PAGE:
EXECUTIVE Director, Civil Society Legislative Advocacy Centre (CISLAC) and Head, Transparency International (Nigeria), Auwal Musa Rafsanjani is delighted that this year’s celebration of World Press Freedom Day is returning to Africa in Namibia, exactly where it began in 1991, with focus on contemporary issues for freedom of expression, access to information and the public service role of journalism within the changed communications ecosystem.
“Firstly, by taking the conference back to its root in Namibia, Africa, there is a recognition by UNESCO that the dimensions for access to information has greatly changed and this affirms the need to go back to the drawing board. In the spirit of the World Press Freedom Day, there is always the constant reminder of the need to highlight the fundamental principles of press freedom; to evaluate press freedom around the world; to defend the media from attacks on their independence; and to pay tribute to journalists who have lost their lives in the exercise of their profession. While Press Freedom has been greatly repressed in Africa especially, the 2021 Day reiterates the need for Africa to be reminded that it is the host continent for the global declaration of press freedom.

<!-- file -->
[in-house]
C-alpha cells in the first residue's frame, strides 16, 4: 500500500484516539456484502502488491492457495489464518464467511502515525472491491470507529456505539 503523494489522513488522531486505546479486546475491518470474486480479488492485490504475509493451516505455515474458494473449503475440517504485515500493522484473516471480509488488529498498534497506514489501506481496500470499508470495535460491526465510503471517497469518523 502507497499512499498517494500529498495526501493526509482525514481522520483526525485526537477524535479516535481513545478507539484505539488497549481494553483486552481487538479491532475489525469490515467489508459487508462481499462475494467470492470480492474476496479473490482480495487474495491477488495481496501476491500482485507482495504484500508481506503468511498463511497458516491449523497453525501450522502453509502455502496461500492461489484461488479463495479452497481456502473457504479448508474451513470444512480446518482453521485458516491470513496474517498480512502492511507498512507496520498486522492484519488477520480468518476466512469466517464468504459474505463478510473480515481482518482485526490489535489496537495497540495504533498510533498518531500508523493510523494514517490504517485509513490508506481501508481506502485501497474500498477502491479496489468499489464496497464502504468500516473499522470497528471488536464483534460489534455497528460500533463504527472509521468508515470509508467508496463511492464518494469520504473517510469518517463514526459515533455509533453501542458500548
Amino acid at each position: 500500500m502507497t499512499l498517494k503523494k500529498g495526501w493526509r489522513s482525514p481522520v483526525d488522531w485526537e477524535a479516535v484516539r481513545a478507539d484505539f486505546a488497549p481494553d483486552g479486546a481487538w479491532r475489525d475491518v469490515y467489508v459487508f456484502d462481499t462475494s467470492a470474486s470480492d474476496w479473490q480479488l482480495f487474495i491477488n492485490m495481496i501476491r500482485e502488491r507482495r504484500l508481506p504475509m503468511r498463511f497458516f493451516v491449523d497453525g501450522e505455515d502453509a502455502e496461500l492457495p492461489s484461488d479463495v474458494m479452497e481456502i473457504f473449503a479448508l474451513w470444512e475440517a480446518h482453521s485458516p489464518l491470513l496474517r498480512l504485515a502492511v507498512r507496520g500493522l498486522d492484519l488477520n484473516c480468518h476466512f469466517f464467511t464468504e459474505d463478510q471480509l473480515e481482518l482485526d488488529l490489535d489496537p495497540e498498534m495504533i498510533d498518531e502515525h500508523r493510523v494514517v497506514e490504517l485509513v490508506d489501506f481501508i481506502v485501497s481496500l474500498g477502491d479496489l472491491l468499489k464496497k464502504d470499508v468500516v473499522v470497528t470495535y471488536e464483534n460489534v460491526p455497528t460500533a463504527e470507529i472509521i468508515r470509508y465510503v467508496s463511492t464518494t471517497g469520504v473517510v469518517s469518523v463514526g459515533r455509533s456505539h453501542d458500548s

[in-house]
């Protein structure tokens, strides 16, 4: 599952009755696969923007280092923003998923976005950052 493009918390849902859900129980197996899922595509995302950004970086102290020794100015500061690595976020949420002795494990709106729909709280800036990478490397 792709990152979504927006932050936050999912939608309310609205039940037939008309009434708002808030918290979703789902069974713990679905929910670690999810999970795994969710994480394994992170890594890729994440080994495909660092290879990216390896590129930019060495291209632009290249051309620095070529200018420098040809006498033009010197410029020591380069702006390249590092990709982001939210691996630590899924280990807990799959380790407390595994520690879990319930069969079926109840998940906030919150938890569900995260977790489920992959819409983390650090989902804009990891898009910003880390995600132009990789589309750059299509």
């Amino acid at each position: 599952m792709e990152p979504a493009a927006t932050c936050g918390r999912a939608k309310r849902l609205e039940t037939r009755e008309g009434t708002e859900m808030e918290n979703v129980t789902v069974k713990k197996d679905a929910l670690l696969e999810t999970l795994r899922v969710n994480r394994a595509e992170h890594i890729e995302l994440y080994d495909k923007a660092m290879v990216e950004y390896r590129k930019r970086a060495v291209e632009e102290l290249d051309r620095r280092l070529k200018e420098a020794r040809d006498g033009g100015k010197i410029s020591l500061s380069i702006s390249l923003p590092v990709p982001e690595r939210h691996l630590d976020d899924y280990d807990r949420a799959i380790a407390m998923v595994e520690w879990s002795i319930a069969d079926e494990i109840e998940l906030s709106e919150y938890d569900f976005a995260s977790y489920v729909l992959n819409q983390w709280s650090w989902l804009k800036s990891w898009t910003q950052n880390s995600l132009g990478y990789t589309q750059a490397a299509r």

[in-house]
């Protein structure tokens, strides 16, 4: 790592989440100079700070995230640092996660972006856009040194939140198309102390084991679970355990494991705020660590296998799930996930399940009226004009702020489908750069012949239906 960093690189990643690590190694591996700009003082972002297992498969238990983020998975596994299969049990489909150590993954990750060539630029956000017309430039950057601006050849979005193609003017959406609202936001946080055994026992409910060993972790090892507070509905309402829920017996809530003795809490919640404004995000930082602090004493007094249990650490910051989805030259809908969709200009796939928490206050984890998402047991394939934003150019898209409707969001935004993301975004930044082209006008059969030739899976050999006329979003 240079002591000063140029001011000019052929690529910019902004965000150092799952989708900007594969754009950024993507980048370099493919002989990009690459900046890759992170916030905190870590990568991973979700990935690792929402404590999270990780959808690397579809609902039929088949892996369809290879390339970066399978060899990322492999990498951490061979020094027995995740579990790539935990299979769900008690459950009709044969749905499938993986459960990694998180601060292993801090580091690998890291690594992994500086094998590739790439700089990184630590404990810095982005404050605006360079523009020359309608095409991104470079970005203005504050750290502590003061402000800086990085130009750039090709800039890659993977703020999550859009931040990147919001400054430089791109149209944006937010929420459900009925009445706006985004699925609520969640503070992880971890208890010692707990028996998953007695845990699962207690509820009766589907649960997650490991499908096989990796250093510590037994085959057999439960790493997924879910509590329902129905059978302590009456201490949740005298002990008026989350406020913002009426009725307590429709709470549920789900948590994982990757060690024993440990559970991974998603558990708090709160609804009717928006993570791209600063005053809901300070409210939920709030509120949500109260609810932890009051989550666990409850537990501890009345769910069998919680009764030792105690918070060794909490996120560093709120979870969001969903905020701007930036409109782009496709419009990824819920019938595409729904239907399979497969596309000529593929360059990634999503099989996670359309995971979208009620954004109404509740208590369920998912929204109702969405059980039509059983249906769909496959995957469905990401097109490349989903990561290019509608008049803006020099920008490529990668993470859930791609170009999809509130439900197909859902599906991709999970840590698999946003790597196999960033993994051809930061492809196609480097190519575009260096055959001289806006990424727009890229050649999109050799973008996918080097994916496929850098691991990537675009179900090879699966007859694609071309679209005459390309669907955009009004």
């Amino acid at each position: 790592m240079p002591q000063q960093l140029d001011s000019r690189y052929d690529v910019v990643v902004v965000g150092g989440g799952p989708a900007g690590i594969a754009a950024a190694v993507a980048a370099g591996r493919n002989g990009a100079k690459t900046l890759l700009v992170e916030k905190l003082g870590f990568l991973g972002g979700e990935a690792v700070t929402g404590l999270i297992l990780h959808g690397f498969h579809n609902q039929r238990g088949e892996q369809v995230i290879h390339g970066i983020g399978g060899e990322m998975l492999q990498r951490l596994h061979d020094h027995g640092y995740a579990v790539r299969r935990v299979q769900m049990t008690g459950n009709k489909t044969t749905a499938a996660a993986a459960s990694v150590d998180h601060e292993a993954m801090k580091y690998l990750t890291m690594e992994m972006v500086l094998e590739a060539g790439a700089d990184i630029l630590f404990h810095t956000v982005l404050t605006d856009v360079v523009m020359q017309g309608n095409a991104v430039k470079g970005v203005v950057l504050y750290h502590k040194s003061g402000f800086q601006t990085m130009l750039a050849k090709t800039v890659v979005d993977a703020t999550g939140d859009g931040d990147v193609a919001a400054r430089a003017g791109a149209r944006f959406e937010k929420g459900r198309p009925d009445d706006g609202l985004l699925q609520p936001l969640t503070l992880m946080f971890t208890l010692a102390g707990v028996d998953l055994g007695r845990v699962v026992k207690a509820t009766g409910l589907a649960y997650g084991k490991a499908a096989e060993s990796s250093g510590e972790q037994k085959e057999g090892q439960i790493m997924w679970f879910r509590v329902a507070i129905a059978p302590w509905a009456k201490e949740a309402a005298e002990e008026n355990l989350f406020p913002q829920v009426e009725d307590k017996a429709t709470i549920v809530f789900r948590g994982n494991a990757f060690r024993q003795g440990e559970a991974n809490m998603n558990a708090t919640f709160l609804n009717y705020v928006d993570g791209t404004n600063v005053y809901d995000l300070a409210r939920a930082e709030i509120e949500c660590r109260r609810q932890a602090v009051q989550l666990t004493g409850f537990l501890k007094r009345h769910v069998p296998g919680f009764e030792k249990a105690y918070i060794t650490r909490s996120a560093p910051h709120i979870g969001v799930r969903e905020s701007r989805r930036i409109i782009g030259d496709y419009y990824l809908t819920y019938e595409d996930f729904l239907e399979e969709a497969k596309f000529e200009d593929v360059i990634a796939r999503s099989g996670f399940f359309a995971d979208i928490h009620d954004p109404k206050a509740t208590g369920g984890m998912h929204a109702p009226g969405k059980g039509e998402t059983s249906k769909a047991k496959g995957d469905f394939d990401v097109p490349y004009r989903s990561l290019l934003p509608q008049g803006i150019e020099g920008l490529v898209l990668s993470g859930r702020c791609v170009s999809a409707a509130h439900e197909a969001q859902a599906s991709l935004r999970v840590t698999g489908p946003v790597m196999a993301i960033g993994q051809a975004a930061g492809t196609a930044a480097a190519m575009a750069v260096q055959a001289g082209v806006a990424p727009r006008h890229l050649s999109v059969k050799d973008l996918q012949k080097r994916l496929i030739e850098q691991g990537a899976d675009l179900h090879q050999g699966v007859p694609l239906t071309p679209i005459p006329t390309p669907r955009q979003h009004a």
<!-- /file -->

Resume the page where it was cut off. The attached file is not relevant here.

“Secondly, and particularly looking at Nigeria and the experiences of the recent past, especially bordering around press freedom suppression, the new reliance on unverified channels for consumption of information, the theme of the 2021 celebration holds a significant meaning. A public good, both in its economic and broader terms, refers to goods that users cannot be barred from accessing. In this light, the theme stresses both quality of information as a public good and its accessibility. These are clear lines that need urgent attention in Nigeria. The country must address issues of quality of information while ensuring access to quality information. Today, unverified media platforms hold sway, especially online platforms that have become merchants of fake news. This has pushed Nigerians to become consumers of poor-quality information from poorly trained and untrained media practitioners.”